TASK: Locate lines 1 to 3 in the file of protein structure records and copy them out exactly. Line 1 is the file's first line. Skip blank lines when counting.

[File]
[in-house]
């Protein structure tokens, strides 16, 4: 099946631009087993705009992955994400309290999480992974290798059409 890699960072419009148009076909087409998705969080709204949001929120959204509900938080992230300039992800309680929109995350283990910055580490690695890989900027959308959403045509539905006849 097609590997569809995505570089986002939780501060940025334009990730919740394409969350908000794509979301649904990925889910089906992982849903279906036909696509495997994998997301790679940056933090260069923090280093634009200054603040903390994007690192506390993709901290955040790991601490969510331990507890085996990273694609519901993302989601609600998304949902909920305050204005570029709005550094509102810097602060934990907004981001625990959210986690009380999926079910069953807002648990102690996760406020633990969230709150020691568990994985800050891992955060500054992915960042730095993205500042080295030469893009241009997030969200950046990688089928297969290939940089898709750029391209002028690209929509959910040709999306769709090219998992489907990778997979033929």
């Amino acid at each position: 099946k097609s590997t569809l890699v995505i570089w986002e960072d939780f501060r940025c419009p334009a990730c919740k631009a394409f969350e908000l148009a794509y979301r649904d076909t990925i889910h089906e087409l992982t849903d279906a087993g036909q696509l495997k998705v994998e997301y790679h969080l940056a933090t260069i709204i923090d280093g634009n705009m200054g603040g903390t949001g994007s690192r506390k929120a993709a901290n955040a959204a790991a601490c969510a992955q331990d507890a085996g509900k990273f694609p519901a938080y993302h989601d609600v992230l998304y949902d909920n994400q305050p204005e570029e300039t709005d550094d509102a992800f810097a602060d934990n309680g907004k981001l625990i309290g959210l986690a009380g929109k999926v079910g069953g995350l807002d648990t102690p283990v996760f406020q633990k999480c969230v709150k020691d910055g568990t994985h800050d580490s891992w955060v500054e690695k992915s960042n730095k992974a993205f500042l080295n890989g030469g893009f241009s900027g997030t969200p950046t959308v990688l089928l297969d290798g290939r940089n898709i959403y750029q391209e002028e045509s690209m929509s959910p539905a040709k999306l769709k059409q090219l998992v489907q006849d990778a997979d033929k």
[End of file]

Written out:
[in-house]
């Protein structure tokens, strides 16, 4: 099946631009087993705009992955994400309290999480992974290798059409 890699960072419009148009076909087409998705969080709204949001929120959204509900938080992230300039992800309680929109995350283990910055580490690695890989900027959308959403045509539905006849 097609590997569809995505570089986002939780501060940025334009990730919740394409969350908000794509979301649904990925889910089906992982849903279906036909696509495997994998997301790679940056933090260069923090280093634009200054603040903390994007690192506390993709901290955040790991601490969510331990507890085996990273694609519901993302989601609600998304949902909920305050204005570029709005550094509102810097602060934990907004981001625990959210986690009380999926079910069953807002648990102690996760406020633990969230709150020691568990994985800050891992955060500054992915960042730095993205500042080295030469893009241009997030969200950046990688089928297969290939940089898709750029391209002028690209929509959910040709999306769709090219998992489907990778997979033929």
């Amino acid at each position: 099946k097609s590997t569809l890699v995505i570089w986002e960072d939780f501060r940025c419009p334009a990730c919740k631009a394409f969350e908000l148009a794509y979301r649904d076909t990925i889910h089906e087409l992982t849903d279906a087993g036909q696509l495997k998705v994998e997301y790679h969080l940056a933090t260069i709204i923090d280093g634009n705009m200054g603040g903390t949001g994007s690192r506390k929120a993709a901290n955040a959204a790991a601490c969510a992955q331990d507890a085996g509900k990273f694609p519901a938080y993302h989601d609600v992230l998304y949902d909920n994400q305050p204005e570029e300039t709005d550094d509102a992800f810097a602060d934990n309680g907004k981001l625990i309290g959210l986690a009380g929109k999926v079910g069953g995350l807002d648990t102690p283990v996760f406020q633990k999480c969230v709150k020691d910055g568990t994985h800050d580490s891992w955060v500054e690695k992915s960042n730095k992974a993205f500042l080295n890989g030469g893009f241009s900027g997030t969200p950046t959308v990688l089928l297969d290798g290939r940089n898709i959403y750029q391209e002028e045509s690209m929509s959910p539905a040709k999306l769709k059409q090219l998992v489907q006849d990778a997979d033929k």